Here's the answer to the quiz:

b. 犬走り (いぬばしり: dog + running) means "berm" or "earthen bank (e.g., against the exterior wall of a house)." I included the second definition because that's what I associate with berms, but people tend not to be talking about houses when they discuss berms or 犬走り. Hmm, it's slowly dawning on me that the topic of berms is probably way over my head. I think I'm so heady from what I learned in essay 1620 that I forgot my gross limitations when it comes to understanding the physical world! Let's focus on kanji instead!

In explaining the origins of the term 犬走り, Japanese Wikipedia and other sources say that a berm is broad enough only for a dog to run on it.

Although 犬走り doesn't appear in essay 1620, the next term does:

白羽の矢が立つ (しらはのやがたつ: to be chosen)     
      white + feather + arrow + to be erected, stand vertically

This phrase is part of a wonderful folktale about an embankment and a human sacrifice, a story I've presented in the essay. Here's the relevant sentence:

A young tenant farmer was chosen. 

小作人 (こさくにん: tenant farmer); 
若者 (わかもの: young man)

How confusing it would be to come upon this red phrase without the slightest idea of its idiomatic meaning! 

According to Digital Daijisen, this phrase comes from an old belief; when a god wanted a girl to be sacrificed, the deity would plant an arrow with white feathers straight up in the roof of her house. How unexpected that such a pure-looking object would carry that ominous a meaning!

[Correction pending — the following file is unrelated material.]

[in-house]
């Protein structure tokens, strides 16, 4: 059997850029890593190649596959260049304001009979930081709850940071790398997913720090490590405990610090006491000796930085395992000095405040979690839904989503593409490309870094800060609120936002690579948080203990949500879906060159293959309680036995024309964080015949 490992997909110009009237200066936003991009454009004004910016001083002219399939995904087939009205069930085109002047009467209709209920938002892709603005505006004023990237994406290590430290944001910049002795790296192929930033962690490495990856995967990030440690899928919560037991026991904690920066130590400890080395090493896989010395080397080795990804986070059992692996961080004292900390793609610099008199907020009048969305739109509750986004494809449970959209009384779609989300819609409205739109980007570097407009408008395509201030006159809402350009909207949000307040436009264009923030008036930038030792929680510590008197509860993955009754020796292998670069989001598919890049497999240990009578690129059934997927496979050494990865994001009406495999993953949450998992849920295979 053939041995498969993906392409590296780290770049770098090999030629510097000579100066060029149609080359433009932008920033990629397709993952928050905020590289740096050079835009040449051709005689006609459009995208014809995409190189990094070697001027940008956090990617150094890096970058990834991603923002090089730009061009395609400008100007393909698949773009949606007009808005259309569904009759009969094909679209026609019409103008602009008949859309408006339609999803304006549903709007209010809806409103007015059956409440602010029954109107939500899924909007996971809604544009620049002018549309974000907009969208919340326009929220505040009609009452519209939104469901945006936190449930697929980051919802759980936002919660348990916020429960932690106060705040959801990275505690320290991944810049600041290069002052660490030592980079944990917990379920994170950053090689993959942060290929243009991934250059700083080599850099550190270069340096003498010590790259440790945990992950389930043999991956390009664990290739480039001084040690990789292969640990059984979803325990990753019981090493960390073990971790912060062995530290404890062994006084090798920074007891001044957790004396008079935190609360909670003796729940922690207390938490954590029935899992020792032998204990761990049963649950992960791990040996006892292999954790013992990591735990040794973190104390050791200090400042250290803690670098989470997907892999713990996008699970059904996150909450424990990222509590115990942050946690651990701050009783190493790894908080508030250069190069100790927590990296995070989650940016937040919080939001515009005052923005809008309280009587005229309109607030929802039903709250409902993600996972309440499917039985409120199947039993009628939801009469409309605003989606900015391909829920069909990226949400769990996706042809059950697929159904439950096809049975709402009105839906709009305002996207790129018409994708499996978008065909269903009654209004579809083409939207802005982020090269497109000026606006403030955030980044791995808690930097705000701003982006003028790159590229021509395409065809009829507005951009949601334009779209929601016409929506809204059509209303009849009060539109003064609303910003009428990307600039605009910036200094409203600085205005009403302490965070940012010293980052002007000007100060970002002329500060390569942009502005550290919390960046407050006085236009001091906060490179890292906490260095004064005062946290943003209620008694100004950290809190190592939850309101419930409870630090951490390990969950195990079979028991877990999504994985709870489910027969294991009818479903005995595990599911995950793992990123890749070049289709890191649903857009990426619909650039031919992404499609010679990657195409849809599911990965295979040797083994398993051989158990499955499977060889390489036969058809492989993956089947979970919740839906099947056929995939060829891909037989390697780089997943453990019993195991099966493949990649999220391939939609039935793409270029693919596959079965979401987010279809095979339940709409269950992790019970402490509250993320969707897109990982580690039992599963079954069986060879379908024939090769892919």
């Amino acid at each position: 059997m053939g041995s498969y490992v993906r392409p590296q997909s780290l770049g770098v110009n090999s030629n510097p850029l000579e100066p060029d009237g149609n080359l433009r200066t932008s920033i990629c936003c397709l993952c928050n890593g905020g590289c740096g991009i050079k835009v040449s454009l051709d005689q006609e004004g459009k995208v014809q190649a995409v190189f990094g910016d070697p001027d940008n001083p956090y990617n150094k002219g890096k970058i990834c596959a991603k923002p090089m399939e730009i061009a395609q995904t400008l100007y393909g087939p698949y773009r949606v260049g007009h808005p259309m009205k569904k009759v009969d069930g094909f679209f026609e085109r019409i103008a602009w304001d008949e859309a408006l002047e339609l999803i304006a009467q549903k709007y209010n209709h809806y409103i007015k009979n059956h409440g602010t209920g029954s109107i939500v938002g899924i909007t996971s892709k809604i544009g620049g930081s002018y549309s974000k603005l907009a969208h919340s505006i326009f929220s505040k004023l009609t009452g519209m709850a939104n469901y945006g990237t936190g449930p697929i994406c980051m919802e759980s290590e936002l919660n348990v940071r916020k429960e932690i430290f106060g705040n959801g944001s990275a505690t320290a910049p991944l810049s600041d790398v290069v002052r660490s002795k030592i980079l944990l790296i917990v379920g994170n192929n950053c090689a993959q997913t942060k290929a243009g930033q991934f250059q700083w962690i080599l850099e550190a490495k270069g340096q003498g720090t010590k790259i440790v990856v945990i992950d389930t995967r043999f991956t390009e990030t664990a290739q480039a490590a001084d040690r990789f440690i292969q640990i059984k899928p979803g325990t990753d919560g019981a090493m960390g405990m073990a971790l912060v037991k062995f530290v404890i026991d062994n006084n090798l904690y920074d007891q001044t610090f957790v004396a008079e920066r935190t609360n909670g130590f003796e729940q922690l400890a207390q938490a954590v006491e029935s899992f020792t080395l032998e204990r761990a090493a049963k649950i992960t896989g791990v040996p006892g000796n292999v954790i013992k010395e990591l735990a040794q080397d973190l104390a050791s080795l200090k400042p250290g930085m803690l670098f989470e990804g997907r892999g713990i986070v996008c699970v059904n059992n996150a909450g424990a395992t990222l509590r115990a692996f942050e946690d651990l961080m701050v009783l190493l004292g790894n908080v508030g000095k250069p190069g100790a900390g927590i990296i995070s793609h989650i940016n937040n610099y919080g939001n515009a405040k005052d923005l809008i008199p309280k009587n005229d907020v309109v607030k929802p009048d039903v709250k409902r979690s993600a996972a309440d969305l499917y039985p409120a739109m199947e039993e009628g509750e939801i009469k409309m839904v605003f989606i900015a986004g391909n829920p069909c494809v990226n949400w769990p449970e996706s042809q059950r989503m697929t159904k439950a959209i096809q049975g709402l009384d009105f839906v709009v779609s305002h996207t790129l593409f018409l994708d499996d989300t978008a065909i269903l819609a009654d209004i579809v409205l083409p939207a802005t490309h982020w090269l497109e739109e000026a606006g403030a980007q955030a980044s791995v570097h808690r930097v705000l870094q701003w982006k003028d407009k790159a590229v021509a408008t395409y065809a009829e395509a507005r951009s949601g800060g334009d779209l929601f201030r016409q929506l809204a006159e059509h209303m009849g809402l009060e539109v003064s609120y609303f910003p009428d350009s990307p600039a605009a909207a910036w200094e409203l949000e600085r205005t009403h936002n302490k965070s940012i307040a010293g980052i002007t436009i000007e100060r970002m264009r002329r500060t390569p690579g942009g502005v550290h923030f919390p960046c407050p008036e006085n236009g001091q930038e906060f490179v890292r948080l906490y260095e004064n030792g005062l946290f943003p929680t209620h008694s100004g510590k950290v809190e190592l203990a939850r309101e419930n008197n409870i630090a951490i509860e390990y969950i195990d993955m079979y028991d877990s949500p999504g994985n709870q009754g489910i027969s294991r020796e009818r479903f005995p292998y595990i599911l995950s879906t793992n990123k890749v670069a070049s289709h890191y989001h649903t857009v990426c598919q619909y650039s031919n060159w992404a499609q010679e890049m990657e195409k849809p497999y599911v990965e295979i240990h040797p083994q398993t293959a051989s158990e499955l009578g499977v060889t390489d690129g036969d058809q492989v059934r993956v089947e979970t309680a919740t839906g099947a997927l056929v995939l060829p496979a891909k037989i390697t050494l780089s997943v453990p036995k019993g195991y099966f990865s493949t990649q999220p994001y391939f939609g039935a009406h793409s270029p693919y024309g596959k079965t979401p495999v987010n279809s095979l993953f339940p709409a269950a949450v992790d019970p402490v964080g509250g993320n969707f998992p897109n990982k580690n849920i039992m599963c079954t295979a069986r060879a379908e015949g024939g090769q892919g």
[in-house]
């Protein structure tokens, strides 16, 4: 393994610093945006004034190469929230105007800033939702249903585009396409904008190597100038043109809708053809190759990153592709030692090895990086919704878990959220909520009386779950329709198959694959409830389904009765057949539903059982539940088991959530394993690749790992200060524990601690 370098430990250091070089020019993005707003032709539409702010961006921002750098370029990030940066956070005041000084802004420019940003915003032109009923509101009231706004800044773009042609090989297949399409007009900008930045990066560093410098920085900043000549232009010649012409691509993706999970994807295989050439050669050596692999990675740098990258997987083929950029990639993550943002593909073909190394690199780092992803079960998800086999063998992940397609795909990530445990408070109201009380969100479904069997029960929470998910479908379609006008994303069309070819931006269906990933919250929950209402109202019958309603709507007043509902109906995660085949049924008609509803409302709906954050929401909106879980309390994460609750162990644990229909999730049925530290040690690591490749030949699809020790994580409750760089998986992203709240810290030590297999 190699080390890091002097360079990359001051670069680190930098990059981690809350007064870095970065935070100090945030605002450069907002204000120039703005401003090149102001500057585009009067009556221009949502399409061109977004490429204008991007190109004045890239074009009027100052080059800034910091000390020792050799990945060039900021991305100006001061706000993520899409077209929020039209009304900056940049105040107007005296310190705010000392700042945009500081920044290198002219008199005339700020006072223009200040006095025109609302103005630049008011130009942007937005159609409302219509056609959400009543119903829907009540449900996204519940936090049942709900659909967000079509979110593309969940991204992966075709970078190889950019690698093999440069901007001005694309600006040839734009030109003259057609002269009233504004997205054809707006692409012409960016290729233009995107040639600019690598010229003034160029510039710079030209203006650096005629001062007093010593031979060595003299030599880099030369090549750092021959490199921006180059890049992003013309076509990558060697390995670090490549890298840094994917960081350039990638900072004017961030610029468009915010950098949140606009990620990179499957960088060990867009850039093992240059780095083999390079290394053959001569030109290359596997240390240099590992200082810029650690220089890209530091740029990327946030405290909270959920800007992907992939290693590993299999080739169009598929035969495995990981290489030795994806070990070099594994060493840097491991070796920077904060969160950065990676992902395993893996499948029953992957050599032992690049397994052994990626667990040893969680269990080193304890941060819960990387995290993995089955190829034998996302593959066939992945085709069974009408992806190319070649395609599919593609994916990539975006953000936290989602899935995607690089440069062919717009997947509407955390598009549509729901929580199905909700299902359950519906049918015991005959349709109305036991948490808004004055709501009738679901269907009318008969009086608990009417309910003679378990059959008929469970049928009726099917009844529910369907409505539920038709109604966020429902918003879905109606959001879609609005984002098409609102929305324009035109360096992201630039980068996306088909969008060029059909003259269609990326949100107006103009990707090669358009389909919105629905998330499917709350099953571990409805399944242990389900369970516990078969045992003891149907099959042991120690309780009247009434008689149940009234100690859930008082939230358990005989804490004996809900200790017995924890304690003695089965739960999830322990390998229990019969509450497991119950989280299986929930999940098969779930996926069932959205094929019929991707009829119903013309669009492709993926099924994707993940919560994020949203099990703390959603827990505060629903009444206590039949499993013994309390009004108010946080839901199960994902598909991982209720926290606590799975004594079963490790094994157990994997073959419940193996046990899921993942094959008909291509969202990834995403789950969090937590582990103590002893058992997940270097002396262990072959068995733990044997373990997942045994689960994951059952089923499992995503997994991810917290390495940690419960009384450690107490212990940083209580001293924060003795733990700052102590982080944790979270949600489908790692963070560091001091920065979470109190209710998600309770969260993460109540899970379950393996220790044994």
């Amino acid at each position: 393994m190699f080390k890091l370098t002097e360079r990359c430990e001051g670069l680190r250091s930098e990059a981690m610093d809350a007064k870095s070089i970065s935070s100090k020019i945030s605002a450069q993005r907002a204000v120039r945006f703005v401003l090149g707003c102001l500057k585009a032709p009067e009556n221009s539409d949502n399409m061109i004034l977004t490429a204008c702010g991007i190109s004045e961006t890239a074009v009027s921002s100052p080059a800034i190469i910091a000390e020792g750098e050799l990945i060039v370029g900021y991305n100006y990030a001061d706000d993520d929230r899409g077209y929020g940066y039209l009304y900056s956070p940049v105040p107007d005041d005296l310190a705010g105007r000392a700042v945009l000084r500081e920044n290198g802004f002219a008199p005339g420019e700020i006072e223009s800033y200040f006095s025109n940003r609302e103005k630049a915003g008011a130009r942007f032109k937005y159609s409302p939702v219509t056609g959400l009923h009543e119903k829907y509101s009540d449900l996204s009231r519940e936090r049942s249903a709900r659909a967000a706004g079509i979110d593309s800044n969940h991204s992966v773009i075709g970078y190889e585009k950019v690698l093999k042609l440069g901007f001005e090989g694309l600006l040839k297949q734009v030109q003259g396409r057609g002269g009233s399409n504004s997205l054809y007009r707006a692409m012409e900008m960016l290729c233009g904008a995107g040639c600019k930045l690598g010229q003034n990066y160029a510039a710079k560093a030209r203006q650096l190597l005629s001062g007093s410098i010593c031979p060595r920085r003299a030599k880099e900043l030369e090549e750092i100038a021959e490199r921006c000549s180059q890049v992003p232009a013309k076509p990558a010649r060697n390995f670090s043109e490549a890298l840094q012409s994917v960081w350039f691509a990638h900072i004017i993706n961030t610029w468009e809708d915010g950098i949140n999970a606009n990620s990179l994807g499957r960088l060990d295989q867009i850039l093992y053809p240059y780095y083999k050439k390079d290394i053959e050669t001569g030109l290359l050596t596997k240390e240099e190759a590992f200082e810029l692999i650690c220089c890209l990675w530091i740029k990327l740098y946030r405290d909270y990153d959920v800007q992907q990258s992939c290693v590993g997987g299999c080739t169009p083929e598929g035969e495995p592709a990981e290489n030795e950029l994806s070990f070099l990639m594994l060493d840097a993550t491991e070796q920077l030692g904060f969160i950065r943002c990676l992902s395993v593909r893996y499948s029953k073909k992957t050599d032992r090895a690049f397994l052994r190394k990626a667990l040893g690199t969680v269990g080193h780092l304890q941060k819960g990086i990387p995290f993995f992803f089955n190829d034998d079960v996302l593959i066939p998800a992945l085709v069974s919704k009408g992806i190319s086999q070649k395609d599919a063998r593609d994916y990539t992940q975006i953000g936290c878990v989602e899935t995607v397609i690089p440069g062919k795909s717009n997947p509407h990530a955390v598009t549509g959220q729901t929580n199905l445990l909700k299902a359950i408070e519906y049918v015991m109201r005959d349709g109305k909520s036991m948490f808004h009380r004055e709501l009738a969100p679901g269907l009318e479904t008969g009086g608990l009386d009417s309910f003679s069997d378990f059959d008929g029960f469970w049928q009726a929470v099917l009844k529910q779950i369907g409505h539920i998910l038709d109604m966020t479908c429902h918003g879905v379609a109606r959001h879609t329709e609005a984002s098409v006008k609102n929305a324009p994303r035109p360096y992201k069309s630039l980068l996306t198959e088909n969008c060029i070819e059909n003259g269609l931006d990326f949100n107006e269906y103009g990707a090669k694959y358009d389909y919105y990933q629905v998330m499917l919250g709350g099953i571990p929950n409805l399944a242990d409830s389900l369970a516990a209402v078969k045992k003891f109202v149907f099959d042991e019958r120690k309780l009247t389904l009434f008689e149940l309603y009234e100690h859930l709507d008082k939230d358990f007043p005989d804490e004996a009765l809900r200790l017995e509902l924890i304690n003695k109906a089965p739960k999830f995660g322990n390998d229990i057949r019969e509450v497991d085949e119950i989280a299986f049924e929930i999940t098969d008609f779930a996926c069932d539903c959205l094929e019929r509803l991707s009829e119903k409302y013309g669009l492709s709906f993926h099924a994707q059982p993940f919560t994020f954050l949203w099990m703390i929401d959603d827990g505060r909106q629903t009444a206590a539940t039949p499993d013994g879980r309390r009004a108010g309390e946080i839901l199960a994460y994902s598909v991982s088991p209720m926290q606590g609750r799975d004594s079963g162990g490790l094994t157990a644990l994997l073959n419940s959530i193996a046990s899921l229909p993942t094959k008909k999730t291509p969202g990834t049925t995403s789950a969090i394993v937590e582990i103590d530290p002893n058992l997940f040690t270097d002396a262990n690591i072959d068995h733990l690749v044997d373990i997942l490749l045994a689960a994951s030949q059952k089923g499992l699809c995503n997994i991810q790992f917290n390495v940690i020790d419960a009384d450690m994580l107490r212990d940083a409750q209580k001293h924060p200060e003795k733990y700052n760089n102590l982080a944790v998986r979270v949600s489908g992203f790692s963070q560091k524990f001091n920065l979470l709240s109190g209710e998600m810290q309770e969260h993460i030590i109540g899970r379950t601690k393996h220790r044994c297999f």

I have one more discovery about the physical world to share with you. I would say that it's in the forthcoming essay 1011 on 芋 (potato; sweet potato), but it isn't. I mean, it used to be, back when I thought the following term was valid after spotting it in Breen:

芋堀り (いもほり: potato field furrows)    

However, my proofreader found no evidence anywhere that this word exists, concluding that the 堀 is a typo and that 芋掘り (いもほり: (1) digging for (sweet) potatoes (esp. as an outing); (2) (sweet) potato digger; (3) derogatory term for rural people) is the only legitimate term of this sort. That is, someone must have confused the "earth" radical 土 in 堀 (moat) with the "hand" radical 扌in 掘. In fact, I just sorted out a similar mix-up in essay 1620; people seem to use 堤 in certain words when only 提 will do, and mistakes of that sort appear in Breen and elsewhere.

Strange as it sounds, I'm thrilled that someone confused 芋堀り with 芋掘り because this error led me to investigate what a furrow is. As I learned, farmers and gardeners don't plant potatoes in level ground. Rather, they dig small trenches, piling the dug-out dirt on either side of a ditch. This creates a furrow, producing an undulating field. (And of course undulation was the theme of the essay that came out last week on 凹, "concavity"!)

Anyway, now that I know what "furrow" means, I understand why English speakers use the phrase "furrowed brow"! What a fun expression! When we worry, our foreheads look like undulating fields!

Here's a sneak preview of essay 1620 on 堤:

Have a great weekend! May it be full of discoveries and free of furrowed brows!